The world of spices is a large one. All of us use pepper (which originated in India) and salt without thinking about them as spices, but even they were prized. Along with cloves and nutmeg, cinnamon, turmeric, ginger and other spices they all traveled over the Silk Road by camel caravans. It was trade along the Silk Road that linked the great areas of China, India, Egypt, Persia, Arabia and Rome for centuries.
Beginning in the 16th century trading companies like the Dutch East India Company and the British East India Company carried spices across the seas and competed violently to create monopolies.
In fact, the Dutch and British companies were such bitter competitors that in 1623 the Dutch beheaded 10 Englishmen along with many others in a mass execution, the Massacre of Amboyna. That caused the British to give up their enterprises in all the Spice Islands except for the island of Run. However, in 1667, the British wanted to reestablish themselves in Manhattan, then New Amsterdam, and the Dutch wanted them totally out of the Spice Islands. The result was an agreement to swap. The Dutch gave the island of Manhattan away to the British who then left RunIsland.
Cumin is among the most ancient spices originating over a large area from the eastern Mediterranean to south Asia. I first encountered cumin on the skewers of barbecued meat prepared by the Beijing Muslims in what we called the Uigher Alley when we lived in China. Those little pieces of spiced meat were delicious. Cumin is made from the seed of the Cuminum cyminum which is then pulverized.
Many of these prized spices were often more important for their medicinal properties, frequently digestive, than for the flavor they brought to the dishes served during the Middle Ages. Over time spices were no longer needed for medicinal remedies or preserving meats.
While many of these spices originated in a particular area it was inevitable that the trees and plants that produced them would spread along the trade routes. Ultimately prices came down and today we can afford all those spices.
Cinnamon may be the spice I use most often in my kitchen. At some point I realized that not all cinnamon tasted the same. In my Christmas box of spices there were two jars of cinnamon. One was labeled China or cassia cinnamon which is mostly grown in Indonesia where the Cinnamomom cassia tree is harvested. The label said it has a stronger fragrance and flavor, and it is the kind used in supermarket brands. The second jar labeled Ceylon cinnamon originated in Sri Lanka, and most of it is still produced there. According to the label it has a milder sweeter flavor and is suitable for coffee and hot chocolate as well as regular baking. Later I learned the only difference is that it is the Sri Lankan tree Cinnamomon verum tree that is harvested.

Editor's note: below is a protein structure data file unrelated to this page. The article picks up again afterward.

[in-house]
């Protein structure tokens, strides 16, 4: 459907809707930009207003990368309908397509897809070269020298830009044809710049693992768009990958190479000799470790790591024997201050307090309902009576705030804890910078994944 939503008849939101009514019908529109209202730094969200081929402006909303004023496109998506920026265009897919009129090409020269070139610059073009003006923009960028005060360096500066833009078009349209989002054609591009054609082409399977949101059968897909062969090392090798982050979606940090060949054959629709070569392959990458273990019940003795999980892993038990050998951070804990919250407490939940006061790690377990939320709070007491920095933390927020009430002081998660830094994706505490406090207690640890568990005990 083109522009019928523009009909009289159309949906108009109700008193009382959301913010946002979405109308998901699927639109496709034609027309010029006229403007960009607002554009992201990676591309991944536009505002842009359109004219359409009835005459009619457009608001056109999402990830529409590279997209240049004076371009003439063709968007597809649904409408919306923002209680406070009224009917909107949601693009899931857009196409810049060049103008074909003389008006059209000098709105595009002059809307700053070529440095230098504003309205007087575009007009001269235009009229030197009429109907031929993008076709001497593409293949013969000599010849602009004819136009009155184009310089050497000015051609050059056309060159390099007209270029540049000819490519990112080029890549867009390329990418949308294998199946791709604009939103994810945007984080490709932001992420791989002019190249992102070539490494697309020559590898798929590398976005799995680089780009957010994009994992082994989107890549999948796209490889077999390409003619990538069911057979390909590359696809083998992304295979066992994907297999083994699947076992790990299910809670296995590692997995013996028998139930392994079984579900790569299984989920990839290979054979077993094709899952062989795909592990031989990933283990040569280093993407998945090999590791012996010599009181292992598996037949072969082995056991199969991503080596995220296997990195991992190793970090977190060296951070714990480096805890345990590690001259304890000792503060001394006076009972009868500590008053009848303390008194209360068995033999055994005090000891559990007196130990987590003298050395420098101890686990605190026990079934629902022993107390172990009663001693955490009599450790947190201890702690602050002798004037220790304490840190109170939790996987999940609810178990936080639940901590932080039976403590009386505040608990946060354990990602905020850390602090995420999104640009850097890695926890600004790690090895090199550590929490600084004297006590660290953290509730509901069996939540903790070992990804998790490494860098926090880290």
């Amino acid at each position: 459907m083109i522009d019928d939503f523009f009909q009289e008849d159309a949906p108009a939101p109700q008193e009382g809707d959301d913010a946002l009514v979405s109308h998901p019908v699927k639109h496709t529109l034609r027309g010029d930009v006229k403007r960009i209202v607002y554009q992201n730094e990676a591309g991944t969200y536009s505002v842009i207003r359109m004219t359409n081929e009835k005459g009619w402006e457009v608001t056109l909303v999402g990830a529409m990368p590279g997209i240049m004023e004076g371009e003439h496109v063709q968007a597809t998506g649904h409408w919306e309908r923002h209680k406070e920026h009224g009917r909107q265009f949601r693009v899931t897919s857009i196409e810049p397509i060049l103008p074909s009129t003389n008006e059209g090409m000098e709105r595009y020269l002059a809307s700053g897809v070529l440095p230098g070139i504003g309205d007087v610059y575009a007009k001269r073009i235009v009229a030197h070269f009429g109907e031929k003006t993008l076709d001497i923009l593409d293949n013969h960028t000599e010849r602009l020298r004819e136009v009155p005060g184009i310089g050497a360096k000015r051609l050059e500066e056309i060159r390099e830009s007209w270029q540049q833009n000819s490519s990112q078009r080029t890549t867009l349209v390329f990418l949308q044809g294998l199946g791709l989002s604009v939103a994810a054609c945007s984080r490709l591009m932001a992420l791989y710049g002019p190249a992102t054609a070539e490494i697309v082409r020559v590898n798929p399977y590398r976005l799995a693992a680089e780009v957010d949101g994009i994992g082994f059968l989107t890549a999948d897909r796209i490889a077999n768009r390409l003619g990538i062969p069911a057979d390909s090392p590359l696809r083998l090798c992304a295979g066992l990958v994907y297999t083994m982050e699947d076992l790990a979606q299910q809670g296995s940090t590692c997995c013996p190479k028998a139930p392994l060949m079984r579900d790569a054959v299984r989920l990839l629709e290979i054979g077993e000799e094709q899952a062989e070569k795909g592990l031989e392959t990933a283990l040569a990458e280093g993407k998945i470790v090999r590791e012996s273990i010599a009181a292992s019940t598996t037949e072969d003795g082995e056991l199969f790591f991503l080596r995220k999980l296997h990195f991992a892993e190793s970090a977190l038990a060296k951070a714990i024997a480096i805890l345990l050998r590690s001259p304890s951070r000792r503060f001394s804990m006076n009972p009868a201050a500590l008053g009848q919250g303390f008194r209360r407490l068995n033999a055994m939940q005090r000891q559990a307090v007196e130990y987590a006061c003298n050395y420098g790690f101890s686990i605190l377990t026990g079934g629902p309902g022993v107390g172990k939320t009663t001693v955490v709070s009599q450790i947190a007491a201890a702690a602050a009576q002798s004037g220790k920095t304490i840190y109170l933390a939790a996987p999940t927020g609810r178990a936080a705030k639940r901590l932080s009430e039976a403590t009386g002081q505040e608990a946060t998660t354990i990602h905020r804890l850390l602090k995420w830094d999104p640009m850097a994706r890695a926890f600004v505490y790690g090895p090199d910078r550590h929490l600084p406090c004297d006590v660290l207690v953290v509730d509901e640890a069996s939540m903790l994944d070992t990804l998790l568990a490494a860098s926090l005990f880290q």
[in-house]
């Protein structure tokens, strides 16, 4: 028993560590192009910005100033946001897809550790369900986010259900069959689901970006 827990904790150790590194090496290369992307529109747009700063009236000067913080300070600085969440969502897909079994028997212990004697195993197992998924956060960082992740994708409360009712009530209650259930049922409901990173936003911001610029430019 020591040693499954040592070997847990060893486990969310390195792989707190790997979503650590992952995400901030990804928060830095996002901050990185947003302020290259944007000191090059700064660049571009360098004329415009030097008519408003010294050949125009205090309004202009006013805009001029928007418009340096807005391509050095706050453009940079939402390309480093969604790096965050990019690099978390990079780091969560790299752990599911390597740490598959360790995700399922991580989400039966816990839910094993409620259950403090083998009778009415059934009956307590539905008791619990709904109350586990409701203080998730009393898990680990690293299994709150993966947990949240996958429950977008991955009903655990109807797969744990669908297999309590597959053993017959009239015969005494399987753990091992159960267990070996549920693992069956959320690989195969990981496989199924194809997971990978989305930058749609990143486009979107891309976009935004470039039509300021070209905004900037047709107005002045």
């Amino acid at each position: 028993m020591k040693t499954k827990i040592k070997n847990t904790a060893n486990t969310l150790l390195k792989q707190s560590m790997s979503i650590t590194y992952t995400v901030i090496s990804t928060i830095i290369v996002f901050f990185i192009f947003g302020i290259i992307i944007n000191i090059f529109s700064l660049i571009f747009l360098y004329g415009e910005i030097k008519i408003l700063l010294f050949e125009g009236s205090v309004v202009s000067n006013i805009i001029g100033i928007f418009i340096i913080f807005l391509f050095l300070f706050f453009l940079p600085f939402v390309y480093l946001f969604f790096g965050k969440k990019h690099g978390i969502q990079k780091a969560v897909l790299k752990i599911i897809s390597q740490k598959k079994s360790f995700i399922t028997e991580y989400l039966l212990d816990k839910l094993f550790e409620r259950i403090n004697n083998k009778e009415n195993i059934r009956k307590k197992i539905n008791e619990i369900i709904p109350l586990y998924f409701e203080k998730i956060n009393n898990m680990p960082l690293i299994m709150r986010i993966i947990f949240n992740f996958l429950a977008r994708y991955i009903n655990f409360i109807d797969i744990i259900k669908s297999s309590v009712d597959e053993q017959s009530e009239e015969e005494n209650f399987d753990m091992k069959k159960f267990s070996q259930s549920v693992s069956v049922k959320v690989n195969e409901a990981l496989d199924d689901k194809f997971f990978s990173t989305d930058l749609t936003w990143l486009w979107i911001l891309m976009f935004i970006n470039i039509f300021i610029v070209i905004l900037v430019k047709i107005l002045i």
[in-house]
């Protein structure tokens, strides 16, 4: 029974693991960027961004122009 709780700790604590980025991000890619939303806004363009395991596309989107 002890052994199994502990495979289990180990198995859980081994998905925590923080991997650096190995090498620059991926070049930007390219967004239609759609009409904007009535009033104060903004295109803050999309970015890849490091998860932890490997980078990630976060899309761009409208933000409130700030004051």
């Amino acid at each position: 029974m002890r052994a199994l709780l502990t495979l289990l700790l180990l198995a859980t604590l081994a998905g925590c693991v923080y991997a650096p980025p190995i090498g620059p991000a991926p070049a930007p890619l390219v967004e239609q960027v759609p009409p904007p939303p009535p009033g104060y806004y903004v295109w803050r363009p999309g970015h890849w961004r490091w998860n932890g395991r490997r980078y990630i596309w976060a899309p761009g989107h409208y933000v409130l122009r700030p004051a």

Baby Ginger from Old Friends Farm, Amherst
We cannot grow many spices here in Massachusetts. However, Old Friends Farm in Amherst grows both ginger and turmeric in unheated hoop houses. The ‘baby’ ginger that they sell at food coops and at farmers markets does not look like the brown roots that show up at the supermarket. Fresh baby ginger does not have the familiar dried skin, but a pink blush on the white root. It is not as fibrous and will not last long once it is harvested but it can be frozen and used as needed.
Old Friends Farm also grows and sells turmeric which is such a staple of many Asian dishes.
We can all plant cilantro which is an herb. Coriander is considered a spice, but coriander is the seed produced by cilantro. Those of us who have grown cilantro know how quickly it produces seed encouraging us to make successive plantings if we want to have a long season of this strongly flavored herb.
One point Ghosh wanted to make is that the thing we call globalization has been around for centuries with international trade flourishing and demanding communication and agreements between nations. I was drawn to the idea that the most common ingredients like pepper and cinnamon in our kitchen traveled far and have long and exotic histories.
Between the Rows January 7, 2017
View from the Window on January 12, 2017
The view from the window is warm and wet. The temperature is 50 degrees at 11 am, as it was yesterday. I am hoping we get back to more seasonable cold temperatures tomorrow. I am remember the loss of the local peach crops last year when there was an extended warm period in February before getting very cold again. The trees thought spring had sprung, the buds began to swell, but then disaster. Lets keep winter cold until it really is spring.
Yesterday I heard some weather prognostication on the radio that put forth the theory that because of weather disruption, our area may find that this kind of winter, with temperatures varying widely, will be the norm.